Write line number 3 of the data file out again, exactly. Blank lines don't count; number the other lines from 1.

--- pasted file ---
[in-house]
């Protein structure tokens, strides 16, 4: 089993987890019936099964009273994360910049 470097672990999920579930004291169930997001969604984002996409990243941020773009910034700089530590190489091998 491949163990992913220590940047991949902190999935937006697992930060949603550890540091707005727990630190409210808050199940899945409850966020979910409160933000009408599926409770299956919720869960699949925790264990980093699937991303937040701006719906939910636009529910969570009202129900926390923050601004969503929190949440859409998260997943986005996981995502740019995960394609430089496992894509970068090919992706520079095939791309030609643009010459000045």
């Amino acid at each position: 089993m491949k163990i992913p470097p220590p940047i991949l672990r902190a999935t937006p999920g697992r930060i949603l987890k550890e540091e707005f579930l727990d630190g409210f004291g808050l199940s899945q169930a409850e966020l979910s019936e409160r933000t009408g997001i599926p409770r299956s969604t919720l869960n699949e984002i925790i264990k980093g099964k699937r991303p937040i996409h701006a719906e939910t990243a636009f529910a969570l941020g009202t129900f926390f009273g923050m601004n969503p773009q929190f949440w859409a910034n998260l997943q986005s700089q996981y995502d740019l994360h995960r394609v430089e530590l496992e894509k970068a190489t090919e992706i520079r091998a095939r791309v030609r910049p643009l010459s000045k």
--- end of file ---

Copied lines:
């Amino acid at each position: 089993m491949k163990i992913p470097p220590p940047i991949l672990r902190a999935t937006p999920g697992r930060i949603l987890k550890e540091e707005f579930l727990d630190g409210f004291g808050l199940s899945q169930a409850e966020l979910s019936e409160r933000t009408g997001i599926p409770r299956s969604t919720l869960n699949e984002i925790i264990k980093g099964k699937r991303p937040i996409h701006a719906e939910t990243a636009f529910a969570l941020g009202t129900f926390f009273g923050m601004n969503p773009q929190f949440w859409a910034n998260l997943q986005s700089q996981y995502d740019l994360h995960r394609v430089e530590l496992e894509k970068a190489t090919e992706i520079r091998a095939r791309v030609r910049p643009l010459s000045k």